A new PBS Frontline documentary that paints Environmental Protection Agency administrator Scott Pruitt as a tool for the fossil fuel industry received major funding from a group that has given hundreds of thousands of dollars to environmentalist activists like the Sierra Club.
The documentary, "War on the EPA," received major support from the Kendeda Fund, an Atlanta-based nonprofit focused on the environment and sustainability.
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The documentary features interviews with numerous Obama administration backers, including Gina McCarthy, the former EPA administrator, and Betsy Southerland, a former EPA director making $250,000 who claimed earlier this year she resigned in protest because of the Trump administration's budget. Southerland was eligible for early retirement and told coworkers she was retiring because of family issues.
Southerland tells PBS that Pruitt's EPA is a "clear and present danger to public health and safety in this country."
The documentary calls critics of the Obama administration's wide-ranging regulatory actions targeting the coal industry and nuclear power plants "climate deniers" and "extreme." The PBS narrator refers to Sen. James Inhofe (R., Okla.) as "the Senate's leading climate change denier" and features Jane Mayer, a journalist with the New Yorker, calling the Trump EPA "radical."
"What you see now in the Trump administration is the triumph of the anti-environmental movement," Mayer says. "They are now in control of the government and in control of the regulatory process in a kind of a brazen way we haven't seen before."
Obama administration alums are depicted as crusaders against pollution, as they appear in interviews dismayed by President Trump and Pruitt following through on campaign promises to roll back environmental regulations.
Gina McCarthy said the repeal of the Clean Power Plan, which was blocked by the Supreme Court and could have shrunk the coal industry by nearly half, was "disturbing."
Eric Schaeffer, a former EPA director of civil enforcement, called Pruitt's EPA a "hostile takeover" and a "political operation."
Jerry Taylor, a former fellow at the Cato Institute who now is in favor of a carbon tax, tells PBS the "conservative narrative" of a war on coal was "disconnected from reality."
PBS does not include clips in the documentary of Obama and Hillary Clinton discussing the coal industry. Obama said, "electricity rates would necessarily skyrocket" under his cap and trade plan, while Clinton boasted during a debate, "We are going to put a lot of coal miners and coal companies out of business."
PBS also interviews Eric Lipton of the New York Times, who was bothered by paintings in Pruitt's old attorney general office in Oklahoma that pictured sheriffs in the Old West and a Native American sheriff.
"When I first got to [Pruitt's] office, there were these large paintings on the wall," Lipton said. "It just struck me that this was the real Wild West, that we will dispense our own justice." The camera zoomed in on the painted gun in a holster, as ominous music played.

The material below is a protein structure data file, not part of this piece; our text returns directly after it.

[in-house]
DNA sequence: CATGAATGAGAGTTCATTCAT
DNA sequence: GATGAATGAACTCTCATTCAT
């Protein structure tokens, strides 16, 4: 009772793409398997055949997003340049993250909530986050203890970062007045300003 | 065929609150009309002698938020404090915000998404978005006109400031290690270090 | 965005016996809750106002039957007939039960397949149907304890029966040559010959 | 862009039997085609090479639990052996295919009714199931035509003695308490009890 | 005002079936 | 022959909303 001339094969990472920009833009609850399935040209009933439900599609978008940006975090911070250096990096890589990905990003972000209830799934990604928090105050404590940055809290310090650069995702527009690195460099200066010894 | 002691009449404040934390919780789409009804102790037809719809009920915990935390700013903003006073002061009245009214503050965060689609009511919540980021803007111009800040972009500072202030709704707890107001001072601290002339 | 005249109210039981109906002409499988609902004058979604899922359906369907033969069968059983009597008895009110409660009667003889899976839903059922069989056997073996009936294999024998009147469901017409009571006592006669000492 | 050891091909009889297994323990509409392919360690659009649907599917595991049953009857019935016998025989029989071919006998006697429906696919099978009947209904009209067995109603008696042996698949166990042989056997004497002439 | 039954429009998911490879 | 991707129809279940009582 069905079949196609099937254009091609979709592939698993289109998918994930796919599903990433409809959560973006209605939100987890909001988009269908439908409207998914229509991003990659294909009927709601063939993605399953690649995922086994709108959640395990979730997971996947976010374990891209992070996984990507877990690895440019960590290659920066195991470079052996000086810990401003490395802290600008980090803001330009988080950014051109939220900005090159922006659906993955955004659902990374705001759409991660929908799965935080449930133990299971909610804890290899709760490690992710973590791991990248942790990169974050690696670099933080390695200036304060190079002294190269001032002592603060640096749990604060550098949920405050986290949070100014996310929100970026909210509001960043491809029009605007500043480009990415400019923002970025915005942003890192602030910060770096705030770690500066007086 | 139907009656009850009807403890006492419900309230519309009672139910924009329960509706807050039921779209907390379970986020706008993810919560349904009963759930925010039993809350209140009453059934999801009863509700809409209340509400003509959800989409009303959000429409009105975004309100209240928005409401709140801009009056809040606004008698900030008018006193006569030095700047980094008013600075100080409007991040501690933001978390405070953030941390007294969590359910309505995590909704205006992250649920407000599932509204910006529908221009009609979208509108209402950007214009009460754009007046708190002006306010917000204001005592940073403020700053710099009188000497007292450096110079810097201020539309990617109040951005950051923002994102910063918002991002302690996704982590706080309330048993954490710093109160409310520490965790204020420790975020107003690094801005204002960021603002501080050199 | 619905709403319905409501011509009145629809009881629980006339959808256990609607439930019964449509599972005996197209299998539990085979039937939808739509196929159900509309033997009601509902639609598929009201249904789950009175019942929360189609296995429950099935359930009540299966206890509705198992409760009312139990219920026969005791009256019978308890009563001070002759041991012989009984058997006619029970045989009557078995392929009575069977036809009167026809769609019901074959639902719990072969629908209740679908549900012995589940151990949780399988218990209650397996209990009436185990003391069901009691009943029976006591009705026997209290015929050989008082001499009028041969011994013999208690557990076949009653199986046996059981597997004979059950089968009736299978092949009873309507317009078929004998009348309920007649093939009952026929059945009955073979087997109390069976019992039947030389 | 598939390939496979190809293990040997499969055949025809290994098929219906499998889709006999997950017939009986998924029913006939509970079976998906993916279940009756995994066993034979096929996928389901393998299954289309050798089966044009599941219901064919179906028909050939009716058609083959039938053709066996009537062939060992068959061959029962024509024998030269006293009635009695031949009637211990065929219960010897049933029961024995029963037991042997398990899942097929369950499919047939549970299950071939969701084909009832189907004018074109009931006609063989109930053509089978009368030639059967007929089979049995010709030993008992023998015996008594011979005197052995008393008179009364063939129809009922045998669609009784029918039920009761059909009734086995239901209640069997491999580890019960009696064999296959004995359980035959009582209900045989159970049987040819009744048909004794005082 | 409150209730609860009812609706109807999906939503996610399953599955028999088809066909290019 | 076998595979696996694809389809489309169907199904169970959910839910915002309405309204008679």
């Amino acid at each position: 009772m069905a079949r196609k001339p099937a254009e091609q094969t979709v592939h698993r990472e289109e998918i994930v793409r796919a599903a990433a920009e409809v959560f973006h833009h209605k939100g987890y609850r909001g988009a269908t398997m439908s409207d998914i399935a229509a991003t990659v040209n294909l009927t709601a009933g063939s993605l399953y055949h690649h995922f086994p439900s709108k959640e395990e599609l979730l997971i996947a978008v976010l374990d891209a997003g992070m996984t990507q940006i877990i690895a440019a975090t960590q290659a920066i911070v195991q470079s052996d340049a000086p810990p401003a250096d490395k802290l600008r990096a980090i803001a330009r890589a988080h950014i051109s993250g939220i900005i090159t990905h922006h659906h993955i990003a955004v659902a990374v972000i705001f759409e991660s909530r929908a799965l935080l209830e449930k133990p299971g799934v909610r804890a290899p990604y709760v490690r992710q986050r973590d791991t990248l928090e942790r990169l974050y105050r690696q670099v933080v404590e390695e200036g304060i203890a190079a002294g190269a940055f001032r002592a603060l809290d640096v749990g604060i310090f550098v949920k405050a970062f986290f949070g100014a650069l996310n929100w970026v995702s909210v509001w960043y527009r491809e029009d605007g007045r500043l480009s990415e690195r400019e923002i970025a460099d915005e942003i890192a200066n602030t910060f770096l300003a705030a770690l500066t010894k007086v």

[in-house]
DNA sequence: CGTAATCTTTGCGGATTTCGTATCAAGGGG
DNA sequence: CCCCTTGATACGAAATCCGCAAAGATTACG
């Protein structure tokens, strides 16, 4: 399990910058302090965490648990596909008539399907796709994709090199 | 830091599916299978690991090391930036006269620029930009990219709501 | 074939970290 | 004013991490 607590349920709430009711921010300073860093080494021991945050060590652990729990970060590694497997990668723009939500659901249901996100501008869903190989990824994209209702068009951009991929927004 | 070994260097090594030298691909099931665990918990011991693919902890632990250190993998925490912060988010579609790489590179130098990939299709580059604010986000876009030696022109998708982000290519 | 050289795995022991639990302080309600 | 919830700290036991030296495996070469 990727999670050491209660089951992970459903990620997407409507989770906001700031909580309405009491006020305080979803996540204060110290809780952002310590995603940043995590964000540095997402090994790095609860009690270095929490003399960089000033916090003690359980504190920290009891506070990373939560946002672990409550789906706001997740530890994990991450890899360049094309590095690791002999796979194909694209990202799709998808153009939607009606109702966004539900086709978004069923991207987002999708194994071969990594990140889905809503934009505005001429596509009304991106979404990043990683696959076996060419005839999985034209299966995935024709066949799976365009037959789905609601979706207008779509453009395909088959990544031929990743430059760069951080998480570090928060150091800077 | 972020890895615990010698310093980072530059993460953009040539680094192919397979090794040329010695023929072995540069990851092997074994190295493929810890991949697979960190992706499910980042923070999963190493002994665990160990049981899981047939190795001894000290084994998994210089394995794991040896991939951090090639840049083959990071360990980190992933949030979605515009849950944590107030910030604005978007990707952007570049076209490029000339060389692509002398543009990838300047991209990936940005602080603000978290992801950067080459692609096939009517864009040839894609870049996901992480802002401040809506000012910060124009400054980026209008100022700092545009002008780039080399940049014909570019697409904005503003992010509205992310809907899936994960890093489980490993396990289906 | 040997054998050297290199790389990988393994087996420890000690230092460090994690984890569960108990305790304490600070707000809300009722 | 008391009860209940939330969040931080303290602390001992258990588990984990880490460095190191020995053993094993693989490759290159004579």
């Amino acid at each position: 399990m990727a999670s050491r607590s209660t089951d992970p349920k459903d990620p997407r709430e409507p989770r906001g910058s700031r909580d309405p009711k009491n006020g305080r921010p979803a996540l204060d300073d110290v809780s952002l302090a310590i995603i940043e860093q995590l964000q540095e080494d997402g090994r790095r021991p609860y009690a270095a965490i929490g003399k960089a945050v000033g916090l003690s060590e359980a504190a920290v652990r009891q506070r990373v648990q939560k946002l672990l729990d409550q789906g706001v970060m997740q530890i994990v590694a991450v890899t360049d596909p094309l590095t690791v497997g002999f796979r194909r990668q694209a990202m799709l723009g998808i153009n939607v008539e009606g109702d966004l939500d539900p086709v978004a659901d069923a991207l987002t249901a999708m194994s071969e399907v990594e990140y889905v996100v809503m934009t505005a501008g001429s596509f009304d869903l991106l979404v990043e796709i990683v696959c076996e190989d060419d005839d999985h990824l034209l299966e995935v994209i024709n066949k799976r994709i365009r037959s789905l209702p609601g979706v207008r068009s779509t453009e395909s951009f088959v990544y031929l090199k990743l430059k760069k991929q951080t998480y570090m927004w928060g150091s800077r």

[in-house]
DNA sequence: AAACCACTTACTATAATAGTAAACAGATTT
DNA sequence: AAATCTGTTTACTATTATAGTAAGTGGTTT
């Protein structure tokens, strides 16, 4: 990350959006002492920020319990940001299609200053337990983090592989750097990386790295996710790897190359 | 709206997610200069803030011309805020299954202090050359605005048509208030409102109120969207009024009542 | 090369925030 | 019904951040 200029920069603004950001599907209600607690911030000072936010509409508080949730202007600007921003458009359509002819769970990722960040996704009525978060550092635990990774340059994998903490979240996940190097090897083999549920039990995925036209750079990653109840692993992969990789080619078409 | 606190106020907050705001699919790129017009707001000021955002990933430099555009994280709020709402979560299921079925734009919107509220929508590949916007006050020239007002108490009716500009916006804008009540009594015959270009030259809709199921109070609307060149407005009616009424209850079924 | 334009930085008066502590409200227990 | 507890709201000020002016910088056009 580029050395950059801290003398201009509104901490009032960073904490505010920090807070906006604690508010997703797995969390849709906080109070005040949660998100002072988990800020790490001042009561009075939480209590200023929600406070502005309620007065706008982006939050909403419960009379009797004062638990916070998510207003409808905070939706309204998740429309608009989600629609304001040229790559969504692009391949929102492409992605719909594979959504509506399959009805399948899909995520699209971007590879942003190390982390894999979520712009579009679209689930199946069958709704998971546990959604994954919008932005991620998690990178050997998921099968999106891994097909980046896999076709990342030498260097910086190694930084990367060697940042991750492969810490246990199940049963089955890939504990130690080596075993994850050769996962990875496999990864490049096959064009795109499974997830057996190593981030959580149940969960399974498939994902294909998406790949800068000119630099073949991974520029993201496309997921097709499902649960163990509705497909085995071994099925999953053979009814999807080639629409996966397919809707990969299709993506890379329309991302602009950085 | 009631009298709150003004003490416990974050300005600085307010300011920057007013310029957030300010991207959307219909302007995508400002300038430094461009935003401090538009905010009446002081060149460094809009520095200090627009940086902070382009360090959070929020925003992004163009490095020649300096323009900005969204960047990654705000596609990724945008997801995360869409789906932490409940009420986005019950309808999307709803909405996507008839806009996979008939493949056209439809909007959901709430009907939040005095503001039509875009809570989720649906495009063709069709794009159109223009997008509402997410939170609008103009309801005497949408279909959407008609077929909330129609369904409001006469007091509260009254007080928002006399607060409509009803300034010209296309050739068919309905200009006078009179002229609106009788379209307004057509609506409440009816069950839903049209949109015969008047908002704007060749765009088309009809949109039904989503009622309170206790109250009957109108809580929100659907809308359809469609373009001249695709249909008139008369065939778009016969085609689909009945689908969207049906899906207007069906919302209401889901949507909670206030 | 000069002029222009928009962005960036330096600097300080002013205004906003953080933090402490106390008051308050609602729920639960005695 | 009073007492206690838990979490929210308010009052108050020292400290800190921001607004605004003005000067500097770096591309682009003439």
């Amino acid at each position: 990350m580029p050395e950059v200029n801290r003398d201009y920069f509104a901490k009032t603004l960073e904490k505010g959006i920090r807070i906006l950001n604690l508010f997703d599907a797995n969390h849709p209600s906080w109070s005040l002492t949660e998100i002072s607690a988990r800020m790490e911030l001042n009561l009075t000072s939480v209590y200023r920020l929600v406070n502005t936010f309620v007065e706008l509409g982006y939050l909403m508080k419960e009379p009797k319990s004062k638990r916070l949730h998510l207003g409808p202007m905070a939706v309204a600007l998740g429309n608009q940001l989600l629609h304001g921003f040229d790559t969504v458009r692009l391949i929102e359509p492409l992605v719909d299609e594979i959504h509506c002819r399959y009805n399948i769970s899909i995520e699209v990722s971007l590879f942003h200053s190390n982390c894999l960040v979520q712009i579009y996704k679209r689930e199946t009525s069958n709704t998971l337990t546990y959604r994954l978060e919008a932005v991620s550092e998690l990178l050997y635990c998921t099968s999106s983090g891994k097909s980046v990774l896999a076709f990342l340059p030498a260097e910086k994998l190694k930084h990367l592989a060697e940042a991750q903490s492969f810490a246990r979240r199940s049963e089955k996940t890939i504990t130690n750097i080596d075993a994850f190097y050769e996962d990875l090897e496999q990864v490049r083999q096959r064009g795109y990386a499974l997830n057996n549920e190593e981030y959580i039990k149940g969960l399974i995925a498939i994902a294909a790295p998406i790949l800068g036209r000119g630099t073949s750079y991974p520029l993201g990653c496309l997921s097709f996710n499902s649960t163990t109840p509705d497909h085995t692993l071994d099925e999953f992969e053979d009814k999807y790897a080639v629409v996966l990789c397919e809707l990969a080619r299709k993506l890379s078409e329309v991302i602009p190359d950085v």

PBS also attempts to tie Pruitt to the Koch brothers and paints a picture of the administrator receiving dark money from oil and gas companies.
PBS says, "Much of the Koch's fortune came from oil and gas, and they would spend millions opposing Obama's initiatives."
The documentary received major funding from Kendeda, which in turn has donated to many liberal groups that lobby for climate change regulations. On its website, Kendeda encourages "activism that promotes solutions to the social and equity challenges caused by climate change."
Kendeda has donated to numerous environmentalist activist organizations, including: $70,000 to the Sierra Club, $50,000 to Earthjustice, $50,000 to the Southern Alliance for Clean Energy, and $500,000 to the U.S. Climate Action Network in 2015.
A spokesperson for WGBH, which put on the documentary, told the Free Beacon that the Kendeda Fund did not directly fund the documentary.
"The Kendeda Fund provides support to many organizations and groups, including schools and military families, and they have provided funding to WGBH under their People, Place, and Planet program for use in a variety of WGBH programs," said Jeanne Hopkins, vice president for communications. "Some was used to support this FRONTLINE film, along with its many other funding sources. They did not directly fund this program."
"War on the EPA was a political story full of voices on both sides of a contentious issue," Hopkins continued. "The film spent considerable time illuminating the roots of conservative thinking and action towards the EPA and featured key figures from industry and the movement around Scott Pruitt, including Bob Murray, CEO of Murray Energy and Myron Ebell, the head of President Trump’s EPA transition team."
The group also donated $250,000 to the New Venture Fund, which also supports environmentalist organizations. The same year, New Venture Fund donated $515,000 to the Sierra Club Foundation and $95,000 to 350.org, which vows to "stop fossil fuels."
The documentary also features Andrew Miller, a lobbyist for Southern Company, who was asked by PBS if it was "unseemly" that oil and gas companies lobbied against Obama's environmental regulations and that Pruitt and other Republican attorneys general filed lawsuits to stop the rules.
"Not at all," Miller said. "And the reason I say that is you have the Sierra Club partnering with attorneys general on the other side."
"It's all part of the Democratic process," he said.
Update 8:14 a.m.: This post has been updated with comment from WGBH.